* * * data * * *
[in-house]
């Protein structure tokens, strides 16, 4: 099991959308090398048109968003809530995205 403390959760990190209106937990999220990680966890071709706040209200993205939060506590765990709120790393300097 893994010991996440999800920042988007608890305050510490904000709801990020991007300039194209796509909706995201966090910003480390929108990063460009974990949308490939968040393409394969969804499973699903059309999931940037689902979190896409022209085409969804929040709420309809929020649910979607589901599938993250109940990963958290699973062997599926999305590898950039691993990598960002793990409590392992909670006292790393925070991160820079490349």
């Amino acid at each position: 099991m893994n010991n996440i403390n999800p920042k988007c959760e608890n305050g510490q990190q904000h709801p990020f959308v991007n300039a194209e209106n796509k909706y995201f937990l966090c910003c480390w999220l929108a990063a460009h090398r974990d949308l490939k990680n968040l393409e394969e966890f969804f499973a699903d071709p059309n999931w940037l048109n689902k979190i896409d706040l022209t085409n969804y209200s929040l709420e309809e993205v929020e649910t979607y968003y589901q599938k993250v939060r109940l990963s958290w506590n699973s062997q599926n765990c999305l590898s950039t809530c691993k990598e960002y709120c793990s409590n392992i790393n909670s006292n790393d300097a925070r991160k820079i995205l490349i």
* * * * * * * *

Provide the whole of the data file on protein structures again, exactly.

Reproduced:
[in-house]
């Protein structure tokens, strides 16, 4: 099991959308090398048109968003809530995205 403390959760990190209106937990999220990680966890071709706040209200993205939060506590765990709120790393300097 893994010991996440999800920042988007608890305050510490904000709801990020991007300039194209796509909706995201966090910003480390929108990063460009974990949308490939968040393409394969969804499973699903059309999931940037689902979190896409022209085409969804929040709420309809929020649910979607589901599938993250109940990963958290699973062997599926999305590898950039691993990598960002793990409590392992909670006292790393925070991160820079490349």
């Amino acid at each position: 099991m893994n010991n996440i403390n999800p920042k988007c959760e608890n305050g510490q990190q904000h709801p990020f959308v991007n300039a194209e209106n796509k909706y995201f937990l966090c910003c480390w999220l929108a990063a460009h090398r974990d949308l490939k990680n968040l393409e394969e966890f969804f499973a699903d071709p059309n999931w940037l048109n689902k979190i896409d706040l022209t085409n969804y209200s929040l709420e309809e993205v929020e649910t979607y968003y589901q599938k993250v939060r109940l990963s958290w506590n699973s062997q599926n765990c999305l590898s950039t809530c691993k990598e960002y709120c793990s409590n392992i790393n909670s006292n790393d300097a925070r991160k820079i995205l490349i």